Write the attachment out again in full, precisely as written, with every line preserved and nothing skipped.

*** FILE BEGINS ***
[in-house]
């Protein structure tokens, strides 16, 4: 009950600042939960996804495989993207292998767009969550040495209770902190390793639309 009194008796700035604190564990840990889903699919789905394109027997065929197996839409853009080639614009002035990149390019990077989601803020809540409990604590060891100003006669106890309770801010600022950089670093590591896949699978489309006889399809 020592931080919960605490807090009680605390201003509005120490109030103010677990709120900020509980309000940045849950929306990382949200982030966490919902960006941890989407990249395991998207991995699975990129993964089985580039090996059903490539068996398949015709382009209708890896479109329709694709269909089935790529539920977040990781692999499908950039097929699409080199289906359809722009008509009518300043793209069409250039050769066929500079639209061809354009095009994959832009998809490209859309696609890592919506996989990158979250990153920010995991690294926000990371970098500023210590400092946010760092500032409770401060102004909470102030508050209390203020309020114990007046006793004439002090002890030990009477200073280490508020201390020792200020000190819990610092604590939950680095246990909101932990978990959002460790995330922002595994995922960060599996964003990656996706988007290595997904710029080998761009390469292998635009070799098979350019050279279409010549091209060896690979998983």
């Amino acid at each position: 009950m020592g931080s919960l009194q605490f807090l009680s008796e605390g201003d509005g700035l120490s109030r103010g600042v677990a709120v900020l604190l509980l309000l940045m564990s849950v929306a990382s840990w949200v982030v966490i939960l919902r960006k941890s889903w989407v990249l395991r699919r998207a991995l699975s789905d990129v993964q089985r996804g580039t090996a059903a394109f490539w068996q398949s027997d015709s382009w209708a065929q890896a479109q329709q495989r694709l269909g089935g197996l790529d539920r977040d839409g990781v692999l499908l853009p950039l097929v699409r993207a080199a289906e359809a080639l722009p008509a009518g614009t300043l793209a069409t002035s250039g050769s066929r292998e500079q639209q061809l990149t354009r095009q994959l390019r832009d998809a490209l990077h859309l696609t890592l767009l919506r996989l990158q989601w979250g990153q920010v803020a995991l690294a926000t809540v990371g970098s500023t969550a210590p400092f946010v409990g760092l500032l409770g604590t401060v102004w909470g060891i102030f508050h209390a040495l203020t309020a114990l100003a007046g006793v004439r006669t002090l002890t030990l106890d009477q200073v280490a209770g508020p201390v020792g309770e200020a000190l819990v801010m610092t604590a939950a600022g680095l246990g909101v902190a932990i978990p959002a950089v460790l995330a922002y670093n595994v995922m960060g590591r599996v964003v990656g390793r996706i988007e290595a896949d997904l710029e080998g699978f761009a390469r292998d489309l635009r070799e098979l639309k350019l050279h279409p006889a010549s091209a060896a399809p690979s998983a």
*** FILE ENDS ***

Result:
[in-house]
């Protein structure tokens, strides 16, 4: 009950600042939960996804495989993207292998767009969550040495209770902190390793639309 009194008796700035604190564990840990889903699919789905394109027997065929197996839409853009080639614009002035990149390019990077989601803020809540409990604590060891100003006669106890309770801010600022950089670093590591896949699978489309006889399809 020592931080919960605490807090009680605390201003509005120490109030103010677990709120900020509980309000940045849950929306990382949200982030966490919902960006941890989407990249395991998207991995699975990129993964089985580039090996059903490539068996398949015709382009209708890896479109329709694709269909089935790529539920977040990781692999499908950039097929699409080199289906359809722009008509009518300043793209069409250039050769066929500079639209061809354009095009994959832009998809490209859309696609890592919506996989990158979250990153920010995991690294926000990371970098500023210590400092946010760092500032409770401060102004909470102030508050209390203020309020114990007046006793004439002090002890030990009477200073280490508020201390020792200020000190819990610092604590939950680095246990909101932990978990959002460790995330922002595994995922960060599996964003990656996706988007290595997904710029080998761009390469292998635009070799098979350019050279279409010549091209060896690979998983």
């Amino acid at each position: 009950m020592g931080s919960l009194q605490f807090l009680s008796e605390g201003d509005g700035l120490s109030r103010g600042v677990a709120v900020l604190l509980l309000l940045m564990s849950v929306a990382s840990w949200v982030v966490i939960l919902r960006k941890s889903w989407v990249l395991r699919r998207a991995l699975s789905d990129v993964q089985r996804g580039t090996a059903a394109f490539w068996q398949s027997d015709s382009w209708a065929q890896a479109q329709q495989r694709l269909g089935g197996l790529d539920r977040d839409g990781v692999l499908l853009p950039l097929v699409r993207a080199a289906e359809a080639l722009p008509a009518g614009t300043l793209a069409t002035s250039g050769s066929r292998e500079q639209q061809l990149t354009r095009q994959l390019r832009d998809a490209l990077h859309l696609t890592l767009l919506r996989l990158q989601w979250g990153q920010v803020a995991l690294a926000t809540v990371g970098s500023t969550a210590p400092f946010v409990g760092l500032l409770g604590t401060v102004w909470g060891i102030f508050h209390a040495l203020t309020a114990l100003a007046g006793v004439r006669t002090l002890t030990l106890d009477q200073v280490a209770g508020p201390v020792g309770e200020a000190l819990v801010m610092t604590a939950a600022g680095l246990g909101v902190a932990i978990p959002a950089v460790l995330a922002y670093n595994v995922m960060g590591r599996v964003v990656g390793r996706i988007e290595a896949d997904l710029e080998g699978f761009a390469r292998d489309l635009r070799e098979l639309k350019l050279h279409p006889a010549s091209a060896a399809p690979s998983a």